Advice for girls, 200 years ago (Snippets 12)

regency fashionIn the 18th and 19th Centuries there was a trend for publishing books of advice for children.  They were frequently patronising and would nowadays be considered appalingly sexist, as per Youthful Folly Detected by N.H. Walpole (Observatory Press, 1804).  The view at the time of the place of women is abundantly clear in the ‘Rules’ section of the book.  I have abridged each ‘rule’ from the verbose original text.

1. Keep a due regard over all your thoughts, and see that they are intent upon the business in which you are employed, that you may pay a proper attention to the same. Nothing is more dangerous than an absent mind. It is rude to indulge the thoughts to rove upon indifferent objects, even when you are in company; but more especially when attending to your domestic concerns.

2. Never flatter yourself that you know how the business should be done better than your teachers; therefore hear with patience their instructions, and always be submissive to their directions.

3. Do not expect even from your best endeavors wholly to escape without censure. For the mind of youth is so fickle, it would be very strange if you did not sometimes go astray, and not do so well as you might; and if you do, you must expect reproof, and rebuke, and you ought to take it kindly, and endeavour to do better for the future.

4. You must not only pay the best attention to your domestic concerns, but a proper decorum in all your words and actions must be attended to. Your leisure hours should be employed in reading useful books, which will be most likely to furnish your mind with a store of religious and moral improvements. Read the characters of those ladies who have lived virtuous and pious lives, and endeavour to imitate their examples.

5. Endeavour to treat all persons with civility. Pay a proper respect to your superiors, complaisance to your equals and courteously treat those whom you shall deem to be your inferiors.

6. The strictest attention must be paid to the conversation which you may occasionally have with the other sex. Be not forward in beginning a conversation with them; but be always ready to return all compliments that may be given to you with an easy address, and in a becoming manner, without being daunted or even put to the blush.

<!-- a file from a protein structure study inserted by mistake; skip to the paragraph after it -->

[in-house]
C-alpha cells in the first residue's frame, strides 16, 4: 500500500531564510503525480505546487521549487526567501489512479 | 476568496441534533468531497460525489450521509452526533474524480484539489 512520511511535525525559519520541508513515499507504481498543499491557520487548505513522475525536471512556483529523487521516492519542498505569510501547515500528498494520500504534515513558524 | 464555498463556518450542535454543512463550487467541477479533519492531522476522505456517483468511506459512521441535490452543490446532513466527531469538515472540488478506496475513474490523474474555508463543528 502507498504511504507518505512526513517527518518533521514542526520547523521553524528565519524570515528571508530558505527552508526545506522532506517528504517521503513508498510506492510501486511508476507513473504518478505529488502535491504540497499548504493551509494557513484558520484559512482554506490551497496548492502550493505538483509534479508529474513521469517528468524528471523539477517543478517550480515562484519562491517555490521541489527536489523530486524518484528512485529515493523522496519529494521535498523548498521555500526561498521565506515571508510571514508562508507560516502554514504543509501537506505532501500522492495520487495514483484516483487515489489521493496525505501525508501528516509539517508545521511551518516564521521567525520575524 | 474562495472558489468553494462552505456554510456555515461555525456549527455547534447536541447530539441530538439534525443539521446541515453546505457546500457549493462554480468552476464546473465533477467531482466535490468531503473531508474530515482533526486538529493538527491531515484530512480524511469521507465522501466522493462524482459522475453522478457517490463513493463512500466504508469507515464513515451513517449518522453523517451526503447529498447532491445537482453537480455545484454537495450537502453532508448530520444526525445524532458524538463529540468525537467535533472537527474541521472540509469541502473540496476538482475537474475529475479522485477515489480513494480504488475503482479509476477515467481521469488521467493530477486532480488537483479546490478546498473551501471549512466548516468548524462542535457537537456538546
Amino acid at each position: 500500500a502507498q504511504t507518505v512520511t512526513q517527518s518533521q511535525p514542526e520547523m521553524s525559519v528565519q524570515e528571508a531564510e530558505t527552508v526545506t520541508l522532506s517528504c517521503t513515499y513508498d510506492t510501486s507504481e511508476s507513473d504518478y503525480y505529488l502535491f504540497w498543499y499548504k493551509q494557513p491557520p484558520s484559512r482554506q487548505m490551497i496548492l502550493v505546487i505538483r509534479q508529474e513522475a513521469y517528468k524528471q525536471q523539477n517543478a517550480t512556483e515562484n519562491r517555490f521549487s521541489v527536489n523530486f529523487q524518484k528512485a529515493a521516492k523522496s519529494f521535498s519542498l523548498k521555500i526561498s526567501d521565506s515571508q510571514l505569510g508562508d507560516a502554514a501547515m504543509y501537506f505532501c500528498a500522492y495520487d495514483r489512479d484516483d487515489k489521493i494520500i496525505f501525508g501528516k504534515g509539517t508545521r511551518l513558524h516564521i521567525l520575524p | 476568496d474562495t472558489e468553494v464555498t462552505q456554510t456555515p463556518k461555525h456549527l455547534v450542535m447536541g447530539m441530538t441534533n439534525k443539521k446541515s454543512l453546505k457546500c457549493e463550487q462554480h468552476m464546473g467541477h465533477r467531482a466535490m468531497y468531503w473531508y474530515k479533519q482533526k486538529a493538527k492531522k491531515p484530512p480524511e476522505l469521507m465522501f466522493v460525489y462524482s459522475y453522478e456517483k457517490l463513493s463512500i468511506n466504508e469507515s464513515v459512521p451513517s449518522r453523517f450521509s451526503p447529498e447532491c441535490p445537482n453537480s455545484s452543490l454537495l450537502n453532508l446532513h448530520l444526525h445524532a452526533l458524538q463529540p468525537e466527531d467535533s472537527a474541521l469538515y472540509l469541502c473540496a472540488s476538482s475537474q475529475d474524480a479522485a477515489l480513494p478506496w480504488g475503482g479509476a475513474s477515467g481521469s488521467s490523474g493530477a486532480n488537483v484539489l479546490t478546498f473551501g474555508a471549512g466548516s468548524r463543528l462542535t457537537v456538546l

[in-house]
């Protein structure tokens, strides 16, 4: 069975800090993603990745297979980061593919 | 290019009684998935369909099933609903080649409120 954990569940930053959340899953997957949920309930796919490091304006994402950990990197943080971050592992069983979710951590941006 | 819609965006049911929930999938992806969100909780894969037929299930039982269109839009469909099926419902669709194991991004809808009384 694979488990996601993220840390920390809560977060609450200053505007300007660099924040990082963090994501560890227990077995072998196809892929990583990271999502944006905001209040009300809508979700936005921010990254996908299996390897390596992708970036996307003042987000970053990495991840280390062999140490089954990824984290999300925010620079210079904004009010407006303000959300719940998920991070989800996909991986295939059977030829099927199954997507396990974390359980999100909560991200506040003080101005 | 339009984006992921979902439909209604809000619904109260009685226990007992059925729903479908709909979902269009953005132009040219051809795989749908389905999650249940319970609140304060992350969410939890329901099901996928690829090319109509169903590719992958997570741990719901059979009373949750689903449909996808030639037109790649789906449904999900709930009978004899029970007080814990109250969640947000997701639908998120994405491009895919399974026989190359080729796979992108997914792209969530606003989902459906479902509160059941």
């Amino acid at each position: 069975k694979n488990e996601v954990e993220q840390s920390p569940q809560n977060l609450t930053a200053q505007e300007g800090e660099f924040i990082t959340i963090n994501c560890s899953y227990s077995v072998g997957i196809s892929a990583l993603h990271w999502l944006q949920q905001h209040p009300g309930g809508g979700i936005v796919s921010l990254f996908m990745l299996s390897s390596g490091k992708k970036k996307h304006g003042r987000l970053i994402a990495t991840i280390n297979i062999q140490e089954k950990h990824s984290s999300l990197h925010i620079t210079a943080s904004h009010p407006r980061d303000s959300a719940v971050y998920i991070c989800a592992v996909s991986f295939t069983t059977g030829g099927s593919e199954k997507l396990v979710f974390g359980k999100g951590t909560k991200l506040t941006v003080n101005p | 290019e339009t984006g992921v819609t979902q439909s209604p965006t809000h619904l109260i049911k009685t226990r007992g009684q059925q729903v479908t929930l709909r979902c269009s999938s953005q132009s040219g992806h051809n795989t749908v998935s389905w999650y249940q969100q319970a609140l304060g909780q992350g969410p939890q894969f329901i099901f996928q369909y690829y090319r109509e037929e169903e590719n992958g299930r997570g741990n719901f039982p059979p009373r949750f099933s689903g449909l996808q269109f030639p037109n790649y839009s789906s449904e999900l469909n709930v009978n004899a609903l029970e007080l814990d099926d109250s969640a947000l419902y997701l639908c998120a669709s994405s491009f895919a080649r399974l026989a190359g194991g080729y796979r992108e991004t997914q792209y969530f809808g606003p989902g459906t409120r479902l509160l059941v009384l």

7. Remember that the bloom of your youth, your healthy and ruddy countenances, the rose on your cheeks, and the sparkling vigor of your eyes, will gain you more admirers than real lovers.

8. Learn to distinguish true, genuine love, and mere fancy.  He who truly loves or respects you, will not wish to have you violate your honor or chastity, neither will he violently intrude upon the same, although he may endeavour to prove your constancy.

9. Be not anxious to be admired by every one, but only be careful that the virtuous have no occasion to speak evil against you; to avoid which you have only to live a virtuous life.

10. Do not reveal your secrets to any one, unless it will be as much for their interest to keep, as it will be for yours to have them kept; and never reveal the secrets of others, when it will not injure you to keep them.

11. Do not try to outvie all others in dress, etc. but let your dress be modest, and suited to your circumstances. Remember that a real character doth not consist in the outward adornings of the body, but in the inward adornings of the mind and understanding.

12. But however you may appear in company, and abroad, your real character for lasting reputation and future happiness in the world, must be formed and established at home; even in the kitchen, and in attending to your domestic concerns.

Few of the above ‘rules’ would be appropriate today, although perhaps number 10 is still good advice for anybody!

About Roger Pocock

Co-writer on Author of Editor of
This entry was posted in 19th Century, Snippets and tagged , . Bookmark the permalink.

10 Responses to Advice for girls, 200 years ago (Snippets 12)

  1. That is too funny. Amazing how attitudes have changed. I have a book that once belonged to my dad – The Boys Book of Heroes (c1940), no women, girls had to have their own book – The Girls Book of Heroines!


  2. Fascinating to see how things have changed.


  3. maltasun says:

    Interesting post 🙂


  4. Pingback: Blog News | Windows into History (Reblogs and News)

Leave a Reply

Fill in your details below or click an icon to log in: Logo

You are commenting using your account. Log Out /  Change )

Twitter picture

You are commenting using your Twitter account. Log Out /  Change )

Facebook photo

You are commenting using your Facebook account. Log Out /  Change )

Connecting to %s